I first heard saxophonist Jan Garbarek with the Hilliard Ensemble in Saint Matthews Cathedral in Washington, DC. The combination of sacred voices and searching saxophone reverberated in the same hallowed space where John F. Kennedy was laid to rest in 1963. While that music is unlike that which is regularly performed at Saint Matthews, it gives pleasure to both religious and secular listeners alike.
That Saint Matthews concert was on the occasion of Garbarek’s first collaboration with the vocal ensemble, and now, ten years since their last recording together, Officium Novum marks their third recording under the auspices of ECM producer Manfred Eicher.
From guitarist Jon Abercrombie to Italian trumpet player Enrico Rava to Finnish band-leader Edward Vesala, the ECM label’s jazz line-up has a reputation for austere production values. Such pristine attention to detail can work against an improvisatory medium, but in this sacred context it is essential, and the ECM sound is perhaps a little warmer in these recordings, made in the sixteenth century Austrian monastery of St Gerold.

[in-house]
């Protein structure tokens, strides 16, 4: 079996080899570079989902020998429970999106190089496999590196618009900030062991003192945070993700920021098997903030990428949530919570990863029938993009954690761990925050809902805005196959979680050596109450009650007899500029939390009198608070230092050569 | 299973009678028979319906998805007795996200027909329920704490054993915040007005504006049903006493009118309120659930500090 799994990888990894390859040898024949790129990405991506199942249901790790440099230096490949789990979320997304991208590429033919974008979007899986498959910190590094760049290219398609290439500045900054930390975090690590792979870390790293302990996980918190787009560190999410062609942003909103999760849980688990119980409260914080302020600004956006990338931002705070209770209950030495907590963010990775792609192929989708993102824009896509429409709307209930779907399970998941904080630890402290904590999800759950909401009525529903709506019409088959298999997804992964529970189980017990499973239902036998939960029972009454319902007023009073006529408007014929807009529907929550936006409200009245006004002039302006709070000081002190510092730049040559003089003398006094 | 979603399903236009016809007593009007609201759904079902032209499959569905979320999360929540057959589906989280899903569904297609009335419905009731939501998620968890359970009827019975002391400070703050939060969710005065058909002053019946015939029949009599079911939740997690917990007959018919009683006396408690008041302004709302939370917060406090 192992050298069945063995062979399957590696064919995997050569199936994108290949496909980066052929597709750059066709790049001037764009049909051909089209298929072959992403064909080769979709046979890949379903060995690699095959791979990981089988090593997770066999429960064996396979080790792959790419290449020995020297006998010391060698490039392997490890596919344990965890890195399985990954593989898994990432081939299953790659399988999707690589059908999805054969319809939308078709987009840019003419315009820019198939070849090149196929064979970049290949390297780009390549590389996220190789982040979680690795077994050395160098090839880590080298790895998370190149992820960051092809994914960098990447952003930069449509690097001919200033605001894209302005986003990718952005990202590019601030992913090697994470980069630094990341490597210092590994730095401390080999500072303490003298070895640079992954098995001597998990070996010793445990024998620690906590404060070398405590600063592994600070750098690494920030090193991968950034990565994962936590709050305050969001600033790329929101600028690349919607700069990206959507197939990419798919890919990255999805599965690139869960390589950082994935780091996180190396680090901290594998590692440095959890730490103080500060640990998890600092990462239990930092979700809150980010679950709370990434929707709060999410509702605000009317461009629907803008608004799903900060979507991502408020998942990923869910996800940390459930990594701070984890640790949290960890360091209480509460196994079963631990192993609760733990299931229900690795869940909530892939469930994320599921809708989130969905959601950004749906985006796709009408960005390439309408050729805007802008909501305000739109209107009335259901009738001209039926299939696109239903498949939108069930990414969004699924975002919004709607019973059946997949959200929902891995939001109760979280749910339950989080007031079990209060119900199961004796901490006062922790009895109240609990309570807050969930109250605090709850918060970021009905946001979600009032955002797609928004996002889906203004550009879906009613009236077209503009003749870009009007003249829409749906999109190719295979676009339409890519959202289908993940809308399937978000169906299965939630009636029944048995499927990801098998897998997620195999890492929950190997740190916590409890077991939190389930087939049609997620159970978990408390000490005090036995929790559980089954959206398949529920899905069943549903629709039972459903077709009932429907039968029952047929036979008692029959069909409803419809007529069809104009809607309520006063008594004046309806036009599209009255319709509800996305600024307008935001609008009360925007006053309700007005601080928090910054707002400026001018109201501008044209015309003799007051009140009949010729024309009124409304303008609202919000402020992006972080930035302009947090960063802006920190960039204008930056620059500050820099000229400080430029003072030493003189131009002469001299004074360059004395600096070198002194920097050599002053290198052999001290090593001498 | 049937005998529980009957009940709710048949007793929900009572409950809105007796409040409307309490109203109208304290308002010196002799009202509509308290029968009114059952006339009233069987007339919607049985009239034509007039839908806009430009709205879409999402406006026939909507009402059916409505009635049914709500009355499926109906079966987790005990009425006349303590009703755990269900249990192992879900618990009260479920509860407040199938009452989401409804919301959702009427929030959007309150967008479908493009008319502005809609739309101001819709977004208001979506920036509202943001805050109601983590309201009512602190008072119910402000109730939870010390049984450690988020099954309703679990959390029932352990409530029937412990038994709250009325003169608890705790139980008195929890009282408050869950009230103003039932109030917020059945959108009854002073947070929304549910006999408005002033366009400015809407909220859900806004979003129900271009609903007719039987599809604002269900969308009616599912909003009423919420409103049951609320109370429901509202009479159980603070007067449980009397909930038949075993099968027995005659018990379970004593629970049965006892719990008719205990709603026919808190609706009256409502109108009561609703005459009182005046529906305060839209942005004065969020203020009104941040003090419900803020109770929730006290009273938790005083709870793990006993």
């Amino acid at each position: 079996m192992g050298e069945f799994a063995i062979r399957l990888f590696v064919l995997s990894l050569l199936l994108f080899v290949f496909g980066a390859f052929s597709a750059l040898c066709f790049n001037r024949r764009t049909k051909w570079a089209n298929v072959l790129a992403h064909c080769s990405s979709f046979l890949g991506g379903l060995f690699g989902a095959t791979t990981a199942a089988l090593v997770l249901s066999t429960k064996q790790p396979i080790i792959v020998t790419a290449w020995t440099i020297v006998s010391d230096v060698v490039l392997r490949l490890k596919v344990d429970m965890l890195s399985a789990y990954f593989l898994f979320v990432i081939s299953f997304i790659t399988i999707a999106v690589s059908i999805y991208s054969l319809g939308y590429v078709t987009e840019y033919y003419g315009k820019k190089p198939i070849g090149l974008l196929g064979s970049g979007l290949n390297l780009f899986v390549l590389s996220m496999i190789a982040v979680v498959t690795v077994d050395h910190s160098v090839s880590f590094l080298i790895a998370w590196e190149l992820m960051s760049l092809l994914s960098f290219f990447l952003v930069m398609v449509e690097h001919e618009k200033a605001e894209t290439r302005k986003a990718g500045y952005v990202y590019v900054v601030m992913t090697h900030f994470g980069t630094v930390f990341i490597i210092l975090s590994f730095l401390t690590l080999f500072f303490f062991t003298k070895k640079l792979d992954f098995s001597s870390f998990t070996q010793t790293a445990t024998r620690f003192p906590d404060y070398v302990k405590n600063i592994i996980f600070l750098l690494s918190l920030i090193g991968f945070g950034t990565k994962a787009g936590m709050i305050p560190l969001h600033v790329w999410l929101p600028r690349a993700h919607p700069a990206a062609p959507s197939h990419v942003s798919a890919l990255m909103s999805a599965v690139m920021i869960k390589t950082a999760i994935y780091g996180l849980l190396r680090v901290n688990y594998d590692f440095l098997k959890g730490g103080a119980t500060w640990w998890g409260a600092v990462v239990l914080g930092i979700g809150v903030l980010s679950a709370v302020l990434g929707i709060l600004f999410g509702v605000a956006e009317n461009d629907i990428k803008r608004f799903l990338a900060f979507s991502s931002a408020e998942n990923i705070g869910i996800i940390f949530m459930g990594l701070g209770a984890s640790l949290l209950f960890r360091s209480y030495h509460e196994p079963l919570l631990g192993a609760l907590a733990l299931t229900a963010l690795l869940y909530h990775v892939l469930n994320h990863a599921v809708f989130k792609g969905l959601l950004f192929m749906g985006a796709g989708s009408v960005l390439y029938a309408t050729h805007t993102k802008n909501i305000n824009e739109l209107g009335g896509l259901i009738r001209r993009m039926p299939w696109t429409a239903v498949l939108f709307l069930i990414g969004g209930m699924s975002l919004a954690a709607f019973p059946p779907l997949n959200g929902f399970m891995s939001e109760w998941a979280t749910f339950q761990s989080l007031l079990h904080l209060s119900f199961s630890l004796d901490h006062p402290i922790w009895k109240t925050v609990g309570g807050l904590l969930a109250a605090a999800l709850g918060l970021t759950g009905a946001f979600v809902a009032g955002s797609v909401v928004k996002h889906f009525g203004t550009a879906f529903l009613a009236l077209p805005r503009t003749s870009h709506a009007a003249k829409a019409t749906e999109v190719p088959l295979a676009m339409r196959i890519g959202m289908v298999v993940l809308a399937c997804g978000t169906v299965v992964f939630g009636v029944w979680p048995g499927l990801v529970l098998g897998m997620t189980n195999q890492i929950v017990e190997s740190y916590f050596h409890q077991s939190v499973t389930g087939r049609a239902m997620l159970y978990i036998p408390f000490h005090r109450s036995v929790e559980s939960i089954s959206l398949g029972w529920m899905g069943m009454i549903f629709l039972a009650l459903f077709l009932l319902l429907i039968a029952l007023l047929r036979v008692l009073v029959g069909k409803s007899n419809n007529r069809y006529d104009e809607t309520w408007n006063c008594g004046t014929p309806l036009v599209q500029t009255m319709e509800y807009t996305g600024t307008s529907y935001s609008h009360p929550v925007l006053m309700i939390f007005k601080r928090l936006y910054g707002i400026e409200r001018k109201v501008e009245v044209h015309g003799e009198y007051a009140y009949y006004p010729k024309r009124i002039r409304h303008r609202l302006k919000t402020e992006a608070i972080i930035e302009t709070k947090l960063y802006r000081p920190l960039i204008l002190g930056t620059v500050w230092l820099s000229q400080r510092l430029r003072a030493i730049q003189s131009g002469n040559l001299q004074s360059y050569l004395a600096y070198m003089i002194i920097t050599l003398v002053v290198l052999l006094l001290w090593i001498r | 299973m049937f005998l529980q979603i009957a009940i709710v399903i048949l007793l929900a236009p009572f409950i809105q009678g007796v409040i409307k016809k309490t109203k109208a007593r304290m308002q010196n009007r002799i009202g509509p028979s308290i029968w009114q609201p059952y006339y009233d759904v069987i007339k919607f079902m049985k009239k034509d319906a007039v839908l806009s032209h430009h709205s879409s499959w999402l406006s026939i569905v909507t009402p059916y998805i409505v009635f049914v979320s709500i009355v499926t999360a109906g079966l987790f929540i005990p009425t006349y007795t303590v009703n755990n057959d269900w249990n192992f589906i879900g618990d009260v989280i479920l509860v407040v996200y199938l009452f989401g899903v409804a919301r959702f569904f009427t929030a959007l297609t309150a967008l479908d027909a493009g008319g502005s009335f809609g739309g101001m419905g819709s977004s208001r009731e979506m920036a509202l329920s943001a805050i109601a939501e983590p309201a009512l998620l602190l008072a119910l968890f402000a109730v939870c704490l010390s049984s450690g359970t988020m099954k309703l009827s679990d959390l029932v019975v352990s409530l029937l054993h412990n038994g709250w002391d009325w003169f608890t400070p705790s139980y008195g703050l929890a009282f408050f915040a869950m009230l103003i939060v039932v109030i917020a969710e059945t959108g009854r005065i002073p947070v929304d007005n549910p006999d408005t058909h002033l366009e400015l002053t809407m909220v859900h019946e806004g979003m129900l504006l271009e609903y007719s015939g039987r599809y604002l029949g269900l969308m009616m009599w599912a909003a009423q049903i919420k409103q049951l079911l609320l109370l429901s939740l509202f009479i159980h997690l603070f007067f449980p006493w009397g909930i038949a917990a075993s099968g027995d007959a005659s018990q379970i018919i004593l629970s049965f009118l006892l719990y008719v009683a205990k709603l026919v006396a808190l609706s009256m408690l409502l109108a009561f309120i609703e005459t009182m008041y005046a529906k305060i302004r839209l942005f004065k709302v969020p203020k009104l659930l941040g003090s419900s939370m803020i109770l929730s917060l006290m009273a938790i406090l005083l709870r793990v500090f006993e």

The repertoire of the Garbarek-Hilliard partenership has grown in the nearly twenty years of their partnership, from a focus on early music to a range of choral music from ancient and modern sources. Officum Novum finds the team exploring the music of distant lands, particularly Armenia, as can be heard in Komitas Vardapet’s arrangements of sacred music.
If you think that a musical setting of a Native American poem from the Passamaquoddy people would be ill-suited to this venture, you’ll find yourself pleasantly surprised. Jan Garbarek’s arrangement of the poem blends in seamlessly with with the more traditional pieces, as does a composition by Estonian composer and ECM favorite Arvo Part.
The program does not directly follow the order of the Mass but is structured like a rite, beginning with a hymn of the Baptism of Crist, Komita’s “Ov zarmanali,” and ending with a reading of Giorgos Seferis’s poem “Nur ein Weniges noch” (“Only a few remaining”), performed by legendary German actor Bruno Ganz, best known as Hitler in Downfall.
The collaboration between Garbarek and the Hilliard Ensemble is an encouraging metaphor for the respectful interplay of modern sensibilities and technology with ancient traditions. From the monastery to your iPod, Officium Novum is a recording for both contemplative enrichment and sheer aural pleasure.Powered by Sidelines